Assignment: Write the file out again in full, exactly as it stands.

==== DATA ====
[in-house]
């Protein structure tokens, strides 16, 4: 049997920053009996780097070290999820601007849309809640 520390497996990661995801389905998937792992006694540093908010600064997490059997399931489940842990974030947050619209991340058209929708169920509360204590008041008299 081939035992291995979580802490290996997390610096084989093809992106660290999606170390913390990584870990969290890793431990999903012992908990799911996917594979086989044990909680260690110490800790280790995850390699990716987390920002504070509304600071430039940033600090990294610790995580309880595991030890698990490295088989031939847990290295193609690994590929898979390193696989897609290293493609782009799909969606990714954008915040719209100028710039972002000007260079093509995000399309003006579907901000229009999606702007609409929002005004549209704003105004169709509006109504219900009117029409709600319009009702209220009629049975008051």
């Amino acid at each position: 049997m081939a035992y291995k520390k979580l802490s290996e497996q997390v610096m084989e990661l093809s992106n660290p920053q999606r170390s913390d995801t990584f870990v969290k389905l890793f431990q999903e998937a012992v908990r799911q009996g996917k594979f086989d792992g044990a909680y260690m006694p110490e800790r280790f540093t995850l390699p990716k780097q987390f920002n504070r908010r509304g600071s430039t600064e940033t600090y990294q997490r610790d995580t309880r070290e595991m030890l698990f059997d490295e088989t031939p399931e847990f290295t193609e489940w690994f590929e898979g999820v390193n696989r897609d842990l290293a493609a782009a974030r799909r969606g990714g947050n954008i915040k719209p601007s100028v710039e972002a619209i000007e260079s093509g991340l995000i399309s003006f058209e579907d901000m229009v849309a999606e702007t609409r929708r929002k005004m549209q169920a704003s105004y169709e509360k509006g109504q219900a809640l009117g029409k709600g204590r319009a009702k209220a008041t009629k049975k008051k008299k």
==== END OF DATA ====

[in-house]
């Protein structure tokens, strides 16, 4: 049997920053009996780097070290999820601007849309809640 520390497996990661995801389905998937792992006694540093908010600064997490059997399931489940842990974030947050619209991340058209929708169920509360204590008041008299 081939035992291995979580802490290996997390610096084989093809992106660290999606170390913390990584870990969290890793431990999903012992908990799911996917594979086989044990909680260690110490800790280790995850390699990716987390920002504070509304600071430039940033600090990294610790995580309880595991030890698990490295088989031939847990290295193609690994590929898979390193696989897609290293493609782009799909969606990714954008915040719209100028710039972002000007260079093509995000399309003006579907901000229009999606702007609409929002005004549209704003105004169709509006109504219900009117029409709600319009009702209220009629049975008051």
């Amino acid at each position: 049997m081939a035992y291995k520390k979580l802490s290996e497996q997390v610096m084989e990661l093809s992106n660290p920053q999606r170390s913390d995801t990584f870990v969290k389905l890793f431990q999903e998937a012992v908990r799911q009996g996917k594979f086989d792992g044990a909680y260690m006694p110490e800790r280790f540093t995850l390699p990716k780097q987390f920002n504070r908010r509304g600071s430039t600064e940033t600090y990294q997490r610790d995580t309880r070290e595991m030890l698990f059997d490295e088989t031939p399931e847990f290295t193609e489940w690994f590929e898979g999820v390193n696989r897609d842990l290293a493609a782009a974030r799909r969606g990714g947050n954008i915040k719209p601007s100028v710039e972002a619209i000007e260079s093509g991340l995000i399309s003006f058209e579907d901000m229009v849309a999606e702007t609409r929708r929002k005004m549209q169920a704003s105004y169709e509360k509006g109504q219900a809640l009117g029409k709600g204590r319009a009702k209220a008041t009629k049975k008051k008299k």